In cooperation with government entities, Peru's ICT sector is fostering mobile and internet coverage expansion, narrowing the economic urban versus rural divide.

As Peru's telecommunications industry grows slowly but steadily, the economic divide between urban and rural areas has become all the more apparent when considering phone and internet access. In the early 1990s the Peruvian government started reforms in the sector, establishing Peru's decentralized state telecoms regulator OSIPTEL (the Supervisory Agency for Private Investment in Telecommunications) in 1992, to oversee private telecoms companies and duly protect the rights of users. In 1993 OSIPTEL created the Fund for Investments in Telecommunications (FITEL), which began collecting a 1% levy on telecom companies' gross operating revenues in order to fund telecom service expansion in rural areas. According to the OECD, between 2001 and 2004, FITEL provided at least one public payphone to 6,509 villages in rural Peru that had no phone services (fixed line or cellular) previously.


Peru uses a nationwide microwave radio relay system and domestic satellite systems supported by 12 earth stations to power its telephone system. Domestic fixed-line teledensity is at 12 per 100 persons, while mobile-cellular teledensity exceeded 100 telephones per 100 persons. Peru's National Institute for Statistics and Information (INEI) reports that the total percentage of households with access to fixed line telephone service was 28.6% in 2013, and 37.2% of residents in urban residential areas had access, compared with only 2.3% in rural areas.

Households with at least one member who accesses a mobile phone was at 82% in 2013. According to the World Fact Book, 83.8% of households had access to mobile phone service by end of June 2014, a 2.8% increase from 2013's second quarter reports. As of June 2014, 90% of Lima's population had one mobile phone, compared to 66.1% in rural areas, up 4 percentage points from last year's figures.

In 2014, the GSMA intelligence report stated that there were 15.8 million unique mobile subscribers in Peru and 32.1 million connections (92% active and 70% prepaid), though growth in unique mobile subscribers averages around 7% per year--—a rate below the level of most other Latin American countries. Voice is the largest part of mobile revenue, at 79% for mobile operator Movistar as of 2013, though mobile data usage is starting to climb. Telefónica, trading as Movistar, holds half the Peruvian market, and the greatest market share in rural areas and big cities, with América Móvil, operating as Claro, following close behind. The third largest operator is Entel Perú, the brand that replaced Nextel Perú in 2014. Vietnamese military-run telecom operator Viettel became Peru's fourth mobile operator in late 2014, which provides 3G-only services under the brand Bitel.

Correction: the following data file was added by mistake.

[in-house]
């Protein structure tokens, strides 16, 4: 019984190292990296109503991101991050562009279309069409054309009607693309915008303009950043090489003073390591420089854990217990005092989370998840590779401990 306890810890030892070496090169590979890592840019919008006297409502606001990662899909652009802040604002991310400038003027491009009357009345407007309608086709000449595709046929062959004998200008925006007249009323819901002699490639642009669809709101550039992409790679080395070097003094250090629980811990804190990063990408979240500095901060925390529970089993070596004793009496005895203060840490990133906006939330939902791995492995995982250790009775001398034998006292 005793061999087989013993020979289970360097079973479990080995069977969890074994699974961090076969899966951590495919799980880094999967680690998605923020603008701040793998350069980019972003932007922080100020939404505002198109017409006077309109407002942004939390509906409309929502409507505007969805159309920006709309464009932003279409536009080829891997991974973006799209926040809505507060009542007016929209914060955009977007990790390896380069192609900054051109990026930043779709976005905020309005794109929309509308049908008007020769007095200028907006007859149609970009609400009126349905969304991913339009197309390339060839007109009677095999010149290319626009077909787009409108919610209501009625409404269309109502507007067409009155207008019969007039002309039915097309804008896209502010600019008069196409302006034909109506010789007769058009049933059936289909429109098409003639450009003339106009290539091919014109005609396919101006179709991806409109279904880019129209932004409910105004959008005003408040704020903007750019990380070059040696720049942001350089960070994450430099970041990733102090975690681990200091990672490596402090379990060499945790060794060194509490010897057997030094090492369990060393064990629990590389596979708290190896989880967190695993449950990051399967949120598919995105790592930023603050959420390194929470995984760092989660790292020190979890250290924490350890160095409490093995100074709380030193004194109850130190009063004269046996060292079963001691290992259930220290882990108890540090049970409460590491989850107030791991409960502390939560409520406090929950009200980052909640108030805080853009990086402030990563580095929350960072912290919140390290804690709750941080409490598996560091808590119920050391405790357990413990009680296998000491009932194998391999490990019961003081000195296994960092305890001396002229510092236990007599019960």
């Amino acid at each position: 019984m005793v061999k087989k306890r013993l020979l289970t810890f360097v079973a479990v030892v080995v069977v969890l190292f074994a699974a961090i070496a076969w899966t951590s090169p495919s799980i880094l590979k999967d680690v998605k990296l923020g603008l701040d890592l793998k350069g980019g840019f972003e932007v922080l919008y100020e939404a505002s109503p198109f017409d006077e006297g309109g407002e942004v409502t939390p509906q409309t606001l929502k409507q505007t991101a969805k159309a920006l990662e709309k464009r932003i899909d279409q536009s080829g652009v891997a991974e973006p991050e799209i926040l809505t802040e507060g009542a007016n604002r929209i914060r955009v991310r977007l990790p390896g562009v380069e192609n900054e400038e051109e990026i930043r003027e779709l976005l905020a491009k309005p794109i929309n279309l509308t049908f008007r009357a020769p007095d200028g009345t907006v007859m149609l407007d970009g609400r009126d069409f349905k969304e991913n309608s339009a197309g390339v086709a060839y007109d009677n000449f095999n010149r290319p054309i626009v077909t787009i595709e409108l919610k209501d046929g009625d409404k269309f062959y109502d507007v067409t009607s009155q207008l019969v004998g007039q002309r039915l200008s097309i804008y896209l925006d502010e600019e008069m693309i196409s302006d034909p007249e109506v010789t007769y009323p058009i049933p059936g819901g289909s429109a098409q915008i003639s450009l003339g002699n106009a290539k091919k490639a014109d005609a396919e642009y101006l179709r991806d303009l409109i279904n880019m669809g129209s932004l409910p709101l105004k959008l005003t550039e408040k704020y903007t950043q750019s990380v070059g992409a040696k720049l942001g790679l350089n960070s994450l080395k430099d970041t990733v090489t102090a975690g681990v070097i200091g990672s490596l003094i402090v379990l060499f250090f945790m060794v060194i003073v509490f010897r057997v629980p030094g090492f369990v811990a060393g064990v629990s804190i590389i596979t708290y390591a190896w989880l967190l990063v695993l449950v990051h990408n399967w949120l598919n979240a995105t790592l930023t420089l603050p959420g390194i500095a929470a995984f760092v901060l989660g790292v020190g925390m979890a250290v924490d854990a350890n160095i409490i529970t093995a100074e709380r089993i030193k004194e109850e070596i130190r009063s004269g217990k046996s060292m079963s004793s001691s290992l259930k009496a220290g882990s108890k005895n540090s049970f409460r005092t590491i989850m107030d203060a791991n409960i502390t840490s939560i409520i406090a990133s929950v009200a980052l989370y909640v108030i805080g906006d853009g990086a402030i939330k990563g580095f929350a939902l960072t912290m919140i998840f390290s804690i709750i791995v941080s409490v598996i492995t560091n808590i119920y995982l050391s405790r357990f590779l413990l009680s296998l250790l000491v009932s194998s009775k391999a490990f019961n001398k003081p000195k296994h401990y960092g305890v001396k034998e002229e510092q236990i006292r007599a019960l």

The mobile industry represents 3-4% of Peru's GDP, a figure estimated to increase over the period to 2020, according to GSMA figures. According to La Republica reports, Peru's Transport and Communications Ministry (MTC) plans to invest $77.1 million in 2015 in telecommunications projects in the Arequipa region, which will benefit a total of 901,000 people.

In addition to over 2,000 radio stations, a large number of which operate in indigenous languages, there are at least 10 major television networks in Peru, including the state-owned Television Nacional de Peru. Eric Jurgensen, CEO of América Televisión—Peru's oldest channel and sole private network—says that despite setbacks in the early 2000s, Peruvian television is gaining ground. As Jurgensen told TBY, “From 2002 to the present, television has recovered notably. The advertising market has grown from $76 million to almost $400 million in 2014. The cost per rating has also increased, as have advertising costs and local production. Many networks have been posting solid financial results."

Peru's National Institute of Statistics and Information's (INEI) 2013 data shows that 32% of Peruvian households had at least one computer, and 22.1% of households had access to internet service. In urban areas, internet access is notably more attainable; 41.4% of households in Lima had access in 2013, compared to 13.2% in the rest of country, and only 0.9% in areas considered rural. According to the INEI, as reported by Peruthisweek, the number of Peruvians using the internet daily increased 2.5% in 2014, totaling 50.9%, though this percentage is dramatically higher for people living in urban areas with higher levels of education.


One significant opportunity for operators and mobile-led services lies in mobile data penetration. Mobile broadband connections are increasing exponentially; at the end of 2013 they accounted for 25% of total connections, an increase of over 20% over less than five years. Smart phone penetration doubled in 2013 from the previous year, hitting 10%, though it remains lower than the regional average of 20%.